"Things are one way when you're a single man and you don't have children and you look at life in one particular way," Raimi said of his cinematic evolution. "As you get older, we all take on different points of view and perspectives."
Yet as with family, Raimi, who has already signed on to direct a "Spider-Man" sequel in 2003, has not forgotten his roots.
"I'd love to get back to doing to the fantasy and fun pictures," Raimi said. "Maybe 'Spider-Man' is a step in that direction. It would be interesting to make 'Evil Dead 4' at this point of my life. It'd be a blast."
With these kind of comic-book nostalgia magazines, they often ride or die by the theme they're covering....well, some themes are meant to be roundly ignored, but the just-released BACK ISSUE! # 34 is a very fun ride.
The theme is BRAVE NEW WORLD...it's all about the futureshock series released during the Bronze Age. And as the great, complex and somewhat groundbreaking DEATHLOK THE DEMOLISHER has been already covered way back in BACK ISSUE! # 25 (by me, as it turns out...), the "Men of Steel" issue, what informs this issue is a bunch of fun articles on Marvel's short-lived LOGAN'S RUN series (a good article which features insightful commentary from LOGAN'S RUN co-novelist William Nolan on the behind-the-scenes on the translation of his work from book to screen and to comics), Jim Shooter's THE NEW UNIVERSE (interesting not so much for the content but for how this new direction at Marvel imploded), and, my personal favorite from the issue, an interview with Shooter on his early days coming aboard Marvel (not exactly futureshock sci-fi, but I guess he was shocked about his future there!). There's also a good piece on the inker on Marvel's STAR WARS series, but noticeably absent (it's being saved for a future issue, I believe) is Marvel's BATTLESTAR GALACTICA series (the show is currently on my mind because I've just begun enjoying the Sci-Fi channel's clever remake of the futureschlocky TV series on DVD).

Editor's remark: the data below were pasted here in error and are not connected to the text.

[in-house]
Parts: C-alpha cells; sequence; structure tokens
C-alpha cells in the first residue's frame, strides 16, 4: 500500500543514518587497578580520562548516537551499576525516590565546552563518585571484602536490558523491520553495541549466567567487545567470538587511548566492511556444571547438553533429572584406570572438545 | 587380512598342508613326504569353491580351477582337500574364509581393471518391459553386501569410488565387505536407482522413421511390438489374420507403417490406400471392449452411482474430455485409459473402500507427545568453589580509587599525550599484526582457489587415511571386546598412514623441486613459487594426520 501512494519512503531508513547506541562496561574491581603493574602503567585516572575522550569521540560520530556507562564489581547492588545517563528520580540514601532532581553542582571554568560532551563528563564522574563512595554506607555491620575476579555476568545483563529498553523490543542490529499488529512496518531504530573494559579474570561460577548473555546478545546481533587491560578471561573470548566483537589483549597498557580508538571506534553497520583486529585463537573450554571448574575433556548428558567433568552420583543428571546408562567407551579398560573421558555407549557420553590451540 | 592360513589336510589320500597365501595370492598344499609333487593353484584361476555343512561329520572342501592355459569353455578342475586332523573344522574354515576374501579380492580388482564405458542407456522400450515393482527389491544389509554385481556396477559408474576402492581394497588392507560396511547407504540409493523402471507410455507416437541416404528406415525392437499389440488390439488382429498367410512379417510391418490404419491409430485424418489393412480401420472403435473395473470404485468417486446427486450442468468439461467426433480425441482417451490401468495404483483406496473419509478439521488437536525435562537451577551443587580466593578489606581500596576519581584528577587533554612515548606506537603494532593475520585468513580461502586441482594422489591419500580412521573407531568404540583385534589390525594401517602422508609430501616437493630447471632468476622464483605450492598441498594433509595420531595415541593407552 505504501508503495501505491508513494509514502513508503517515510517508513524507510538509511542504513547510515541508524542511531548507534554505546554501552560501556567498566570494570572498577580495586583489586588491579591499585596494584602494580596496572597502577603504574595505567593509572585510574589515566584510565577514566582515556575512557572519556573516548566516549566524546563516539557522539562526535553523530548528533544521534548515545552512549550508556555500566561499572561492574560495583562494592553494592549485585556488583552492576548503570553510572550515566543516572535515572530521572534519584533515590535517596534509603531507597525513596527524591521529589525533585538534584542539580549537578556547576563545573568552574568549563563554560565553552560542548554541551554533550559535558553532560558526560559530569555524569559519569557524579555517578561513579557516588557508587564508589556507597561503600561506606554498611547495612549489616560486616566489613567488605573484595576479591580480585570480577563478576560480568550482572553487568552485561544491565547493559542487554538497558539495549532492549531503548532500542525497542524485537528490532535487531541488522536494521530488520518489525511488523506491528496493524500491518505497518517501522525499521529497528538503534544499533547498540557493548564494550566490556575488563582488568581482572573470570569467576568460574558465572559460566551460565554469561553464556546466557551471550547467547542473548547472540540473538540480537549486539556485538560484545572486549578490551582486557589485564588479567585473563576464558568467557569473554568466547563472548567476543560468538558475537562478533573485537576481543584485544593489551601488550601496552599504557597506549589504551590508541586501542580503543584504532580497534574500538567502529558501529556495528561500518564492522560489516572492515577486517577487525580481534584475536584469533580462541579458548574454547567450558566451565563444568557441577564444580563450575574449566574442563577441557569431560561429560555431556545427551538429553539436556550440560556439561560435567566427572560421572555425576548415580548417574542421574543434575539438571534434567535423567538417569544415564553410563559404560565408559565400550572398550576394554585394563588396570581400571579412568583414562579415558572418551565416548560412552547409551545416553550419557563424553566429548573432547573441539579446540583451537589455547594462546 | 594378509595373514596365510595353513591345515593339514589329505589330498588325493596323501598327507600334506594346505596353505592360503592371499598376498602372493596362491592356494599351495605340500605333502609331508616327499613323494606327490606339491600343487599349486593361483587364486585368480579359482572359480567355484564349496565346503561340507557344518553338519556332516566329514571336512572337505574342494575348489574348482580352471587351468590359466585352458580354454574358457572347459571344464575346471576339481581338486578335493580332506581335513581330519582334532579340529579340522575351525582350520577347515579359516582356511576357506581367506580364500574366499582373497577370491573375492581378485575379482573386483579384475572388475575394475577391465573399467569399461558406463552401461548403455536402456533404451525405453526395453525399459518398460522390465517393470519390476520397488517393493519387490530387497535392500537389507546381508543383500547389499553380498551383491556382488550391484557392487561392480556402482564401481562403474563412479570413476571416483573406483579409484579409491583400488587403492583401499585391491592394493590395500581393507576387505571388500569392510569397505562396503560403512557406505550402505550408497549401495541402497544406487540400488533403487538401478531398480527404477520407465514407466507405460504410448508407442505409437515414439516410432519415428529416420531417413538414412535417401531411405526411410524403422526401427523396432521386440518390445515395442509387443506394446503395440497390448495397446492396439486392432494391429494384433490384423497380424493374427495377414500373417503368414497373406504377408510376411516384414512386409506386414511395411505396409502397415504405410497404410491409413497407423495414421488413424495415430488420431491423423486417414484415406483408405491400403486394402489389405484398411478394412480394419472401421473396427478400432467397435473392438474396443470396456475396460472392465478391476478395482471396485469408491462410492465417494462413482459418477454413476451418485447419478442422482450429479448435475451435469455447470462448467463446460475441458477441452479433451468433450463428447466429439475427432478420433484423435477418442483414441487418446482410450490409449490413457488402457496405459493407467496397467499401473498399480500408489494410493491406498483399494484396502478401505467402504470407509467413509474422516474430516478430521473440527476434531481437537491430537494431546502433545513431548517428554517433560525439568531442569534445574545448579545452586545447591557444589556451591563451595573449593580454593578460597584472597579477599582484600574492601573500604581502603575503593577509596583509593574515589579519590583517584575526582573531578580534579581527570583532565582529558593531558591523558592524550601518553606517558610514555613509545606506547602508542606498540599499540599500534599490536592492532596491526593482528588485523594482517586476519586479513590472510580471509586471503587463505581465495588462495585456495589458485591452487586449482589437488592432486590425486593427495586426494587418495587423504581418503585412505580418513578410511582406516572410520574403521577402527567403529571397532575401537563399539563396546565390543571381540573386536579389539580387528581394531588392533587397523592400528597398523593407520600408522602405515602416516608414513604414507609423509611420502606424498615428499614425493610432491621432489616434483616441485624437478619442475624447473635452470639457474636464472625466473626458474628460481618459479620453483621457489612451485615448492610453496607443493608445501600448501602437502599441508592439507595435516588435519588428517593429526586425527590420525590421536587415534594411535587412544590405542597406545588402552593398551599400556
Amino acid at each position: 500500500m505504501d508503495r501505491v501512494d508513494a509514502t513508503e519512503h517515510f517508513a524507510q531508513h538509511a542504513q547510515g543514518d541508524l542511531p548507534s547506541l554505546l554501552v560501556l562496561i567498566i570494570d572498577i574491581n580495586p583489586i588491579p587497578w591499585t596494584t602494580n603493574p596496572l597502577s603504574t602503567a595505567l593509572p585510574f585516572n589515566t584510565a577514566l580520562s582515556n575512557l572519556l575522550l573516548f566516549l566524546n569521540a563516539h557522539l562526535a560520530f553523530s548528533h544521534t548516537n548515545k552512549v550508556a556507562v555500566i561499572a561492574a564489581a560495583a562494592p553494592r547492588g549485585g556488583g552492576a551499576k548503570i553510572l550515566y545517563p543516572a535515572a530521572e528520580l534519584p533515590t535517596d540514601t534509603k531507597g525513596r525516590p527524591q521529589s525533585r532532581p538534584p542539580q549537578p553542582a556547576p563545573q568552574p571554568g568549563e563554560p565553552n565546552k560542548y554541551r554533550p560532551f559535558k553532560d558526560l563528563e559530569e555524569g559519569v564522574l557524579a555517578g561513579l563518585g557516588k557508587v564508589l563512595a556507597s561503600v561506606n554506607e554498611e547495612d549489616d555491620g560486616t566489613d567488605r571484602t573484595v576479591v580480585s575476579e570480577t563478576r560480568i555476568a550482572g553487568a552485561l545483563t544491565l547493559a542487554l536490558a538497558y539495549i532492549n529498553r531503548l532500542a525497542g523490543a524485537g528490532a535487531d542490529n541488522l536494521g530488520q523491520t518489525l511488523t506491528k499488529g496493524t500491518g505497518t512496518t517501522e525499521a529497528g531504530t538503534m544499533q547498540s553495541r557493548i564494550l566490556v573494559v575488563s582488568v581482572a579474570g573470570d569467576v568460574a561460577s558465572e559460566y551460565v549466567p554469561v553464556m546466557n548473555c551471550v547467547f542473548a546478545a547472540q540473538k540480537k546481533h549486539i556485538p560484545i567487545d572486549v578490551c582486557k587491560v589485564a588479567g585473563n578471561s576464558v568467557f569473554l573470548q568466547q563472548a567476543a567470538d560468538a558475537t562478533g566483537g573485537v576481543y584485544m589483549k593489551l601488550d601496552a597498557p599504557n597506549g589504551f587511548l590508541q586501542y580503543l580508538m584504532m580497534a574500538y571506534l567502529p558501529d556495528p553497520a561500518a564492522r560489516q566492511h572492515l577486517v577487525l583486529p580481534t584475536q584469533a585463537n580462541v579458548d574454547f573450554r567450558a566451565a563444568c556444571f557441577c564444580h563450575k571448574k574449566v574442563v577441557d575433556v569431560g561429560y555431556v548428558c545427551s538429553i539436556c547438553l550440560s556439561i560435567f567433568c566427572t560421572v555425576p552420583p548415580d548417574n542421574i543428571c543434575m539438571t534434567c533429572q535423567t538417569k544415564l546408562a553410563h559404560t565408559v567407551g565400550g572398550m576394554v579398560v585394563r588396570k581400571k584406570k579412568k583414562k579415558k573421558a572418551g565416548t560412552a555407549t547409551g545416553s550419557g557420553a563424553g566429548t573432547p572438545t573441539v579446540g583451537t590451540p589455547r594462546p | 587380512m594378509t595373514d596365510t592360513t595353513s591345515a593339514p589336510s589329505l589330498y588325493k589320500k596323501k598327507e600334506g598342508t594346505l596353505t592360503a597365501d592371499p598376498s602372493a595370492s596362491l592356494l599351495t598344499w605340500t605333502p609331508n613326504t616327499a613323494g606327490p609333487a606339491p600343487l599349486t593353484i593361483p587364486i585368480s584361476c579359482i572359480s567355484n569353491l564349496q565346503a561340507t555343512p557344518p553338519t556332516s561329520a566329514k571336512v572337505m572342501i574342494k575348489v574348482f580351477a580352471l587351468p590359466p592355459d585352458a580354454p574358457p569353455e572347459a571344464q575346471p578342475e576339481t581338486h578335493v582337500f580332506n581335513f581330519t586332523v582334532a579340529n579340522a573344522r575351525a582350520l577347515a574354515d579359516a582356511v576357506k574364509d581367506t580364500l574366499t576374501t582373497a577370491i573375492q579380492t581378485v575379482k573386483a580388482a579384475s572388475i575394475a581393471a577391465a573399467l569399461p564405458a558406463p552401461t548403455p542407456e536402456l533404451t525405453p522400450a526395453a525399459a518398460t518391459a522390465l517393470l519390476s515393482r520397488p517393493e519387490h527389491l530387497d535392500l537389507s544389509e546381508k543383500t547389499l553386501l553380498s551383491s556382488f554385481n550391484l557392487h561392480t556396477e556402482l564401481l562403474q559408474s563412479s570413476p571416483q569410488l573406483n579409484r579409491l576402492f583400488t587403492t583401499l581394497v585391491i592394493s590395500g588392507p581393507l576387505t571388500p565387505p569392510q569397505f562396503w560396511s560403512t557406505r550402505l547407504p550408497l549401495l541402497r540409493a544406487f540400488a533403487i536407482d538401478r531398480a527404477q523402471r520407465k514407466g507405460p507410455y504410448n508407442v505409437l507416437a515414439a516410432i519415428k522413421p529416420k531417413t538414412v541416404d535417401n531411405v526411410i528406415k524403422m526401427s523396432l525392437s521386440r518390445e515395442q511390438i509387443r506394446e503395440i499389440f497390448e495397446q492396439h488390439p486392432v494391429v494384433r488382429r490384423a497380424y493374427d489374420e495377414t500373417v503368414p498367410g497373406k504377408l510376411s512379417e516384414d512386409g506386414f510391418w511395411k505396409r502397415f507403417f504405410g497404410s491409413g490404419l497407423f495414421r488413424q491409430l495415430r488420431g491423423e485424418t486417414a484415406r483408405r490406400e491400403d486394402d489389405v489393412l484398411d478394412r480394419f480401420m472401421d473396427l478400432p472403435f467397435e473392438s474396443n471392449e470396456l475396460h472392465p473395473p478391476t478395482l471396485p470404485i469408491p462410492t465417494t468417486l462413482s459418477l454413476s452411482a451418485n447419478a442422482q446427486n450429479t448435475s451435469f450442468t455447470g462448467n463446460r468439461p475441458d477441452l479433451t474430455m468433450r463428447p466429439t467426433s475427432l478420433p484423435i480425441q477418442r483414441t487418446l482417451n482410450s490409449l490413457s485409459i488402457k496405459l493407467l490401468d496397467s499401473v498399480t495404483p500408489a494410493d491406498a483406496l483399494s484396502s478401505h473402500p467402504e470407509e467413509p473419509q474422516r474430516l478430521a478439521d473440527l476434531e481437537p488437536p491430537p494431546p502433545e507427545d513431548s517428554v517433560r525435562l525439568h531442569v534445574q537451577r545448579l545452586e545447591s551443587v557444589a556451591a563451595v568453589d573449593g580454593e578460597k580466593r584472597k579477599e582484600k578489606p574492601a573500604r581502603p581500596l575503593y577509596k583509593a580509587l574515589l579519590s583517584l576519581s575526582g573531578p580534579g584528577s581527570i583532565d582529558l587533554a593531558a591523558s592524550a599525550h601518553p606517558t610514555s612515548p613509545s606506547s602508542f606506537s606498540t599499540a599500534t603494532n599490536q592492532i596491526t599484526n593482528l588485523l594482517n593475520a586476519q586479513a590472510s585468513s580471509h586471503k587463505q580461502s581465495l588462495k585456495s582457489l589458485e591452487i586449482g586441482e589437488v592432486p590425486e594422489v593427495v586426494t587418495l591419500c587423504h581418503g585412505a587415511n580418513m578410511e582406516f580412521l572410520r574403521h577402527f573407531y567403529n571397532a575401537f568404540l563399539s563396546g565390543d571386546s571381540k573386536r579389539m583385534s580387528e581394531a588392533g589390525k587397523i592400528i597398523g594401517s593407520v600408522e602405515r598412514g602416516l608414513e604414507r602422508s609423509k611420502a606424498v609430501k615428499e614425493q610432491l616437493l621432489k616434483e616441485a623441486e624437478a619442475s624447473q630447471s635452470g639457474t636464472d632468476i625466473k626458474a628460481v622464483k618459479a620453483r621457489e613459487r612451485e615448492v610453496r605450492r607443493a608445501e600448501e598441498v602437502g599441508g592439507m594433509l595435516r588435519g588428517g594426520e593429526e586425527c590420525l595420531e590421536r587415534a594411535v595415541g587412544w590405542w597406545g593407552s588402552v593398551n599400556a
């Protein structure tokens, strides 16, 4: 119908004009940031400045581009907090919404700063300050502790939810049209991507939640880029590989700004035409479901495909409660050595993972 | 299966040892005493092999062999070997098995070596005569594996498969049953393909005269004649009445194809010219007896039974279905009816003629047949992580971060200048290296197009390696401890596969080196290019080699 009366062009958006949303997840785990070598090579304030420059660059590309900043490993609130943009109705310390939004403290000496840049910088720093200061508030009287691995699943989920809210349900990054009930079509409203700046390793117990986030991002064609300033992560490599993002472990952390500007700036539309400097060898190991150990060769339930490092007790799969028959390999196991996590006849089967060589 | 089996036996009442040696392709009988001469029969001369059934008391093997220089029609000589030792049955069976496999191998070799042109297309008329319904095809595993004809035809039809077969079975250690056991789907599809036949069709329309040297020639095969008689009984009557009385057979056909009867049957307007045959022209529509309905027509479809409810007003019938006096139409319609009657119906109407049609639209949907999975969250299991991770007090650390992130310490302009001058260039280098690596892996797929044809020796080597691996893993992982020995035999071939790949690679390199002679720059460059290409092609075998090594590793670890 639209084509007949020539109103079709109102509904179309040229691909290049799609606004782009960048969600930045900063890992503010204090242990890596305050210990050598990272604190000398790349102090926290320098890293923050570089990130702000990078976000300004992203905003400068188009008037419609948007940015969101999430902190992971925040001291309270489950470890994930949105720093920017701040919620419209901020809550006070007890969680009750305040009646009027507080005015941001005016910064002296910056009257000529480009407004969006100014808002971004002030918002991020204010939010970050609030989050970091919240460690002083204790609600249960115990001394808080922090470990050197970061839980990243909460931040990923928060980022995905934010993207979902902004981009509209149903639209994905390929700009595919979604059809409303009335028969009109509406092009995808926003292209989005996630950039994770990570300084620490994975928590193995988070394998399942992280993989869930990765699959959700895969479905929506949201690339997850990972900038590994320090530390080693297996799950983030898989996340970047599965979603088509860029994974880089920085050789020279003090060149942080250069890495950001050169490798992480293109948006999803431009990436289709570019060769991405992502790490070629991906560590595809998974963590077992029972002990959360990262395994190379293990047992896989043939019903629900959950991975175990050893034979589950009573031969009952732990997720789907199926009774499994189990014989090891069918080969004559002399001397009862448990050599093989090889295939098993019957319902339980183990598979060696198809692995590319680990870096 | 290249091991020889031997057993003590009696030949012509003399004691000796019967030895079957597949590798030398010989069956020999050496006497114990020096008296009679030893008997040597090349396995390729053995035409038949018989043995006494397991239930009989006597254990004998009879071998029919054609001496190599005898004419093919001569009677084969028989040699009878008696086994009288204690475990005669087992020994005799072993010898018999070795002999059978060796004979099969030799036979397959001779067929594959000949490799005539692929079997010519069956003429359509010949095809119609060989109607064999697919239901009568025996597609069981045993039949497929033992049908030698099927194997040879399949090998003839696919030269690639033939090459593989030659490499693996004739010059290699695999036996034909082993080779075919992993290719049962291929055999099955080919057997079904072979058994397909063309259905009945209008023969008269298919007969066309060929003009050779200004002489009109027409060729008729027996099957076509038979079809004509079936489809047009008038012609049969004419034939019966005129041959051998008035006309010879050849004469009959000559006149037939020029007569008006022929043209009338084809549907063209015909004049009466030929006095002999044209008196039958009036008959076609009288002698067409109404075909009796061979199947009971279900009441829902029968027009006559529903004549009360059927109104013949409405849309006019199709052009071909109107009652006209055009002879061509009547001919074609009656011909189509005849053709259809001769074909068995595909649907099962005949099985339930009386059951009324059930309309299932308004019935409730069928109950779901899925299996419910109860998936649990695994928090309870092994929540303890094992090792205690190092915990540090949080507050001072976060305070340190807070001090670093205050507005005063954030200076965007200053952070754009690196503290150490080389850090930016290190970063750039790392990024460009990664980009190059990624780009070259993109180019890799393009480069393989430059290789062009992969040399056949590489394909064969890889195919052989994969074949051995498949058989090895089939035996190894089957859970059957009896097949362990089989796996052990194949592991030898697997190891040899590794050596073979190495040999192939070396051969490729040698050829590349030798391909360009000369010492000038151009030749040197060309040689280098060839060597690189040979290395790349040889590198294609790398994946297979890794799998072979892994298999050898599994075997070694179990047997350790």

Well, these are my personal highlights and I haven't even read through the cover attraction yet on Jim Starlin's WARLOCK. Highly-recommended....by Michael Aushenker the BACK ISSUE! reader this time (no article in this one...my next BACK ISSUE! piece does not appear until # 35 in July--a brisk chat with artist MIKE VOSBURG).
For more information on BACK ISSUE! magazine, visit TwoMorrows.com.
Wednesday, May 27, 2009
Surf’s up, moondogs, it’s Matt Lorentz!
I first met Matt when my buddy Dean LeCrone was president of the Southern California Cartoonist Society (SCCS), http://www.sccs-online.org/, kind of San Diego equivalent of CAPS up here in the L.A. area. Mean Dean invited me to speak to the SCCS group at the Broken Yolk in Pacific Beach in the early 2000s. Right after my appearance, I joined the group. Lorentz followed LeCrone as SCCS prez. The SCCS are a fun bunch, and until his death in 2007, Paul Norris was a member. And get this, the Aquaman creator lived in, of all places, Oceanside. That’s like Steve Ditko living in Spider City, New York or something…
Matt’s a terrific guy who’s always ready to share a laugh or two. And he’s crazy-talented. Matt recently moved to Orange County from his native San Diego, and if I don’t see him at Comic-Con, we meet up in L.A. in December for the annual NCS luncheon.
Matt nutshell’s his career in his own words:
“Since 2001, I have worked as an illustrator for the action sports industry having created over 65 character driven graphics for Tony Hawk's Quiksilver line, Hawk Clothing. Other clients include Reef, Local Motion, Quiksilver Edition/Quiksilver Premium, G&S, Crazy Shirts, Ron Jon Surf Shop, SoCal, and No Fear. I also create skate graphics for Steve Steadham Industries and Mike McGill's signature Airspeed models. My art has been featured in Concrete Wave and Exaggerated Features magazines, The Light Gallery, The Huntington Beach Art Center, X-Games XXII, and the Quiksilver Foundation Artists' Showcase. I am a member of the National Cartoonists Society and the National Caricaturists Network.”